Garuda: Indonesian fare via Holland

 

Indonesia is made up of a lush

constellation of islands, seemingly flung across a stretch of sea,

between the South Pacific and Indian Oceans, lying just north of

Australia and south of the Philippines.

For centuries, Indonesia has been known

for its abundant spices. The European appetite for spices — and

the money to be made trading them — brought the Dutch to

Indonesia in the 16th century. The Dutch East India Company

controlled the spice trade there for the next 350 years.

Today, if you visit the Netherlands,

you’ll find Indonesian restaurants aplenty. In fact, it’s

in cities like Amsterdam where most Americans try Indonesian cooking

for the first time. That’s because this delicious cuisine has

yet to catch on in the States, which is mystifying since the

Indonesians combine flavors associated with such already imported

favorites as Thai, Indian and Vietnamese.

Lucky for Indianapolis, then, that

Dutch transplant and restaurateur Peter Oomkes, along with his son

Helger, has opened Garuda, its name referring to Indonesia’s

great winged national symbol, at the intersection of 52nd St. and

College Ave. Word has it Garuda is the first — and only —

Indonesian restaurant in the state of Indiana.

Although Garuda doesn’t

officially open for full-time business until Tuesday, March 8, it’s

been serving customers buffet-style meals on Sunday afternoons in a

series of “soft openings.” From the look of things on the

day we visited, customer response has been tremendous. Diners packed

the cozy space, helping themselves to a variety of savory dishes for

the unbeatable price of $8. (Editors note; this price was for the "soft openings" only; the price for the buffet is $12.50.)

We started by trying the two soups on

offer. The first was made with carrots pureed to a velvety

consistency and cut with a hint of coconut. It struck a nice balance

between being rich and refreshing. The other soup was a variant on

chicken noodle. It was loaded with finely shredded meat and

vegetables, but it substituted thin glass noodles for pasta and added

cumin to provide a hint of afterburn.

Then we filled our plates. There were

several dishes to choose from and, under the circumstances, we tried

them all, beginning with Lumpia, a large Indonesian spring roll

stuffed with chicken or tofu and sautéed mixed vegetables. The

rolls are pan-fried and can be dipped in sweet and tangy peanut sauce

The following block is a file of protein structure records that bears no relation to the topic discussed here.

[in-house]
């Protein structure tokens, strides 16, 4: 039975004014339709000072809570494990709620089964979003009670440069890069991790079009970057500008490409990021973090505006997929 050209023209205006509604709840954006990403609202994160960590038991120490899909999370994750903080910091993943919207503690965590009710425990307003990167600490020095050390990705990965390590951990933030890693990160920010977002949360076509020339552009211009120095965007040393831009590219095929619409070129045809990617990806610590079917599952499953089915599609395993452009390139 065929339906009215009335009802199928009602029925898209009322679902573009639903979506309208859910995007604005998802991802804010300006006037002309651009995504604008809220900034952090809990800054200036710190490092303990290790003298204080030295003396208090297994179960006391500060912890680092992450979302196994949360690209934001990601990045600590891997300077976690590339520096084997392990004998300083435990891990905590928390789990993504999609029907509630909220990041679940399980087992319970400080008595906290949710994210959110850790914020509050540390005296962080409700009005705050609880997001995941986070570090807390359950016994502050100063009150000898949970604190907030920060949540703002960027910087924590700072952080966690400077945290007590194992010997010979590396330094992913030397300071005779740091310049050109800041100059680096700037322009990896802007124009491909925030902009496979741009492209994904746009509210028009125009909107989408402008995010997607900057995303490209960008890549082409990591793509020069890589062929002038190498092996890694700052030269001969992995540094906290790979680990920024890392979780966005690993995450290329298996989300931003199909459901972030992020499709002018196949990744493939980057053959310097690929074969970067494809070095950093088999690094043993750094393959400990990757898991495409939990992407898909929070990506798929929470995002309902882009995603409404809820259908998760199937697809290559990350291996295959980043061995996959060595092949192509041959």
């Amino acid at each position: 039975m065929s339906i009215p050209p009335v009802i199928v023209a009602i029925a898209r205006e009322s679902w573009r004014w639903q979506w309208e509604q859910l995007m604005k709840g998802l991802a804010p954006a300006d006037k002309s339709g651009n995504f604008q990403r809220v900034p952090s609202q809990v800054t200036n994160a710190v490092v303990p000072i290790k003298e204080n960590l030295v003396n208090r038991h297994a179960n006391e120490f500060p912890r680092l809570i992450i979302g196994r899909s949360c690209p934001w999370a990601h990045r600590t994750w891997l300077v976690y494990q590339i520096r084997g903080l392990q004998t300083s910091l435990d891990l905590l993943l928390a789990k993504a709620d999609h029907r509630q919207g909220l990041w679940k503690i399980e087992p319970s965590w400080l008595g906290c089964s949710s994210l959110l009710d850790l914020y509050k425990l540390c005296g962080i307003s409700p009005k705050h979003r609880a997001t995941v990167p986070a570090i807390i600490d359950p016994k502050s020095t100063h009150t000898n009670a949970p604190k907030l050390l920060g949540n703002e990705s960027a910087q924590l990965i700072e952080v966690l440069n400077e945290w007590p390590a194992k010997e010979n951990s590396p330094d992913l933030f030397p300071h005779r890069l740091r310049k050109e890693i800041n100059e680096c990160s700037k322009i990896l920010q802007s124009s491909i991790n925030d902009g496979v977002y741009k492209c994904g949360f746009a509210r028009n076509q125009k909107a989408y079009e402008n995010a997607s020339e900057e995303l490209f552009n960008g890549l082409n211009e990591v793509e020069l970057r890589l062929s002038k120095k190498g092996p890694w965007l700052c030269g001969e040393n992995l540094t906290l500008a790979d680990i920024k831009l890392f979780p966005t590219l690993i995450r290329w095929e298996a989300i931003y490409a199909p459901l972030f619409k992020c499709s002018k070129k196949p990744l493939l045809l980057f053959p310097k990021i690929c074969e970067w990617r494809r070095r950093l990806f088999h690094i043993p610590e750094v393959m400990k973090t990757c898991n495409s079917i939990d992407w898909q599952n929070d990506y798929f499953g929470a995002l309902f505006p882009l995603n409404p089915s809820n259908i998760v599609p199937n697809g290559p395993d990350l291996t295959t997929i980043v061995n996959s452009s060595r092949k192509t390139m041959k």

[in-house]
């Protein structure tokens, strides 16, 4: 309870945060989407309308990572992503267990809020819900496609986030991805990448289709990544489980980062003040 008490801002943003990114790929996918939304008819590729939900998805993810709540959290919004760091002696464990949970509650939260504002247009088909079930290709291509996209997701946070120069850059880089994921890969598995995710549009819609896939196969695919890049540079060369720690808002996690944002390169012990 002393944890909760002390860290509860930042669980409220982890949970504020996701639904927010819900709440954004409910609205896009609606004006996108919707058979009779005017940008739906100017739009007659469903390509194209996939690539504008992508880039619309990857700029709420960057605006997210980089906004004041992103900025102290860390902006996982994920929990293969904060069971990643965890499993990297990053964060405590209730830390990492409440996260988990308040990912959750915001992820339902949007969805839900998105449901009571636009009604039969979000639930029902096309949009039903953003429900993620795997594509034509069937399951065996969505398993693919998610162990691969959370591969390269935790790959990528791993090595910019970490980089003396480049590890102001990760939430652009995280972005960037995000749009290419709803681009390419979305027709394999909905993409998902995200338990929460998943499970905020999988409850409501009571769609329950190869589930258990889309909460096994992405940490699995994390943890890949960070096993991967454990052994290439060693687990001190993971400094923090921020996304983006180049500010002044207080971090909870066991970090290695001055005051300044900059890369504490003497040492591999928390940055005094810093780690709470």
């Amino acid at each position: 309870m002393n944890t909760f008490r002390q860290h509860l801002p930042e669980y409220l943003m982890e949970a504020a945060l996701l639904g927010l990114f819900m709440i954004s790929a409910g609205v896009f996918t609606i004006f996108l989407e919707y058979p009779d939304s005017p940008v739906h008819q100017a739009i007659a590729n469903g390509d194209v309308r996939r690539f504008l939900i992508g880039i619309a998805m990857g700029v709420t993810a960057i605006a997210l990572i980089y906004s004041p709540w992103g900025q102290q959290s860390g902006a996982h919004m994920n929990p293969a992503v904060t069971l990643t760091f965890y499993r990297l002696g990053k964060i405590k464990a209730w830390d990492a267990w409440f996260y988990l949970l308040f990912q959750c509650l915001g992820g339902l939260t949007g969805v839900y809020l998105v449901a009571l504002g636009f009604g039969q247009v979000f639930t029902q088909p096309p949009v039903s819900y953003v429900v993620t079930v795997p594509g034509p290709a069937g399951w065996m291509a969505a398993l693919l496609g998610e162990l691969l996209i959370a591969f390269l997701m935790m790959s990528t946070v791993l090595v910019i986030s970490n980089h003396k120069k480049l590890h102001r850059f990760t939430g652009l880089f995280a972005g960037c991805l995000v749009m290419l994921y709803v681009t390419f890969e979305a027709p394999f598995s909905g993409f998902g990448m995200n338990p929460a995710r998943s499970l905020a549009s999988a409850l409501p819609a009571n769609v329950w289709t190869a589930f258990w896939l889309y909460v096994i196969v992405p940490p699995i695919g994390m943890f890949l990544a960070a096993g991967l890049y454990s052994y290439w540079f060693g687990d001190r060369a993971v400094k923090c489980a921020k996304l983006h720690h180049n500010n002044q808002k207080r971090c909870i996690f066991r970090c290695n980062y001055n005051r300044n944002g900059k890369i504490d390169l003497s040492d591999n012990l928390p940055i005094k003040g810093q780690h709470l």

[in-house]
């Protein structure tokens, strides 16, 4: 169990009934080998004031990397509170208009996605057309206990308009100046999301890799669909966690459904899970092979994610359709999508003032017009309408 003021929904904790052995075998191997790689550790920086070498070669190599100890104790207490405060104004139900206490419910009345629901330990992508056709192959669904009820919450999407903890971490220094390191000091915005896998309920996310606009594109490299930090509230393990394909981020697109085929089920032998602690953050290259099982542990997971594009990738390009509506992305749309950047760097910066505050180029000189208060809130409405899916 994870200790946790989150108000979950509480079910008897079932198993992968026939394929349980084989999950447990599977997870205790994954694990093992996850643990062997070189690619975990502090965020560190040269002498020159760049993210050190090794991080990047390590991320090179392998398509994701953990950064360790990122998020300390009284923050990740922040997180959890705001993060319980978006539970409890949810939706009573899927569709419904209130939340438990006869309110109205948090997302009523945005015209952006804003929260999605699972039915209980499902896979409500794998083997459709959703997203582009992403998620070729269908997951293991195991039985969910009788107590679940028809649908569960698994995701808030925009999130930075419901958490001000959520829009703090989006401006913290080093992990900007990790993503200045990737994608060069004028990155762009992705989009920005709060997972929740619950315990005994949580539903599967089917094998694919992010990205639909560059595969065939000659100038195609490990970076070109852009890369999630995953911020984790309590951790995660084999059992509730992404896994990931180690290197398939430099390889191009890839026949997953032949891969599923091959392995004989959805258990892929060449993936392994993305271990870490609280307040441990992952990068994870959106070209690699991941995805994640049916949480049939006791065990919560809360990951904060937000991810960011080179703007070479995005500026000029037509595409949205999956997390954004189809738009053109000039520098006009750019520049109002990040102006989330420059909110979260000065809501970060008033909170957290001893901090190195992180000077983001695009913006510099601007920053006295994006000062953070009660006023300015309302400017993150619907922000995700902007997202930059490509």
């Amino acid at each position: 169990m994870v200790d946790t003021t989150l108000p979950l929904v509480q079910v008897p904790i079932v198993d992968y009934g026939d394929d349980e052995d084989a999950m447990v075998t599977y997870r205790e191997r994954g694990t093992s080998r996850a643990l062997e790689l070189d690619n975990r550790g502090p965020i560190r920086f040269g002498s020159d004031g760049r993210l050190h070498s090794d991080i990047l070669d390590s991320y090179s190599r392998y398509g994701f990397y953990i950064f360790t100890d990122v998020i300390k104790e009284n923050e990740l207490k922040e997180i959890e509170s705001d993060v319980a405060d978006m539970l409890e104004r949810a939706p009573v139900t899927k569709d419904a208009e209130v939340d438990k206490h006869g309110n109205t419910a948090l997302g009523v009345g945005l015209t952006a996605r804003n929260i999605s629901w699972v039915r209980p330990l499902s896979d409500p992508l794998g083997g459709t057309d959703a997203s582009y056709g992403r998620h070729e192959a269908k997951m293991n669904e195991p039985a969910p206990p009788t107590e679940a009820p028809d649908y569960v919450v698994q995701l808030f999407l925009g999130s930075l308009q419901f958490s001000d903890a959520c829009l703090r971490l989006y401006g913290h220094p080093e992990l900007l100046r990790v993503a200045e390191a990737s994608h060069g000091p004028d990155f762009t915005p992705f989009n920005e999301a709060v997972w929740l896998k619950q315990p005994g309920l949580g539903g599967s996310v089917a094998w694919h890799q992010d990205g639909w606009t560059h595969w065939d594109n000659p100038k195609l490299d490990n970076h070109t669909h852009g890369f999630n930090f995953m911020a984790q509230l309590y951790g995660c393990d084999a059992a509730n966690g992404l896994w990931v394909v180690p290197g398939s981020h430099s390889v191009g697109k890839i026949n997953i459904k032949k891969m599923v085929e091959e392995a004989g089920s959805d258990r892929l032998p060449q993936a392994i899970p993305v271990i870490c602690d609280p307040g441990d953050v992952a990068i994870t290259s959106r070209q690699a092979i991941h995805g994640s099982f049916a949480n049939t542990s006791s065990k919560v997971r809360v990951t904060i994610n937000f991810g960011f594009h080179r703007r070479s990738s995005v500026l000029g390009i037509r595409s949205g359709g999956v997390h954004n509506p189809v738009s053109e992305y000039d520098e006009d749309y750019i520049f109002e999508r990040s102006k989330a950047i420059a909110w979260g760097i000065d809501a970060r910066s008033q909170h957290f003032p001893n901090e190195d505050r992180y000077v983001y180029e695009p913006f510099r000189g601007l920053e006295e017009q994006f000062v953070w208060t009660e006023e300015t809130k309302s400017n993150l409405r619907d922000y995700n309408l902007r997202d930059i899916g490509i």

or in a pineapple chili sauce.

Other dishes included Rendang with

tender bits of lamb slow-roasted in coconut milk, chilis and

lemongrass for a flavor reminiscent of a Thai green curry.

Laksa consisted of bite-size chunks of

chicken sautéed with garlic and shallots in chicken stock and

served over a bed of glass noodles.

There were three kinds of Satay, or

kebabs – beef, chicken and vegetable. The beef and vegetable

were particularly good. The beef was meltingly tender and prepared in

a sweet barbeque sauce. The vegetable version featured grilled red

onion, yellow squash and zucchini.

The Kubis Kalapa Salad was a truly

original kind of slaw, with thick shreds of cabbage mixed with

cucumbers, carrots and bits of fresh apple tossed with coconut milk

and a trace of peanut sauce. It provided a bright counterweight to

the other, richer, dishes.

Finally, we sampled the Nasi Goreng

with tofu, Jasmine rice sautéed with shallots, garlic, chili

peppers, carrots and bamboo shoots, garnished with green onions and

cilantro.

Krupuk, a translucent, crispy shrimp

cracker, was served as a side, and tables were outfitted with caddies

bearing jars with hot and sweet chili sauces for diners who wanted a

little extra hit.

Dessert consisted of tasty slices of

fried plantain served with a frosty coconut ice cream and chocolate

sauce – a great finish.

Everything we tried at Garuda put

flavor first. Spices were abundant and used with authority –

but in service to the creation of a rich and satisfying taste

experience. These were seemingly simple dishes prepared with a high

degree of sophistication.

Owner Oomkes says that when Garuda

opens on a fulltime basis next week, the buffet selections will vary,

and dinner will be offered from a full menu at a higher price point.

A license to serve beer and wine is in the works and should be

available soon. And there are plans in the works to allow for

additional dining space to accommodate what promises to be a growing

clientele.

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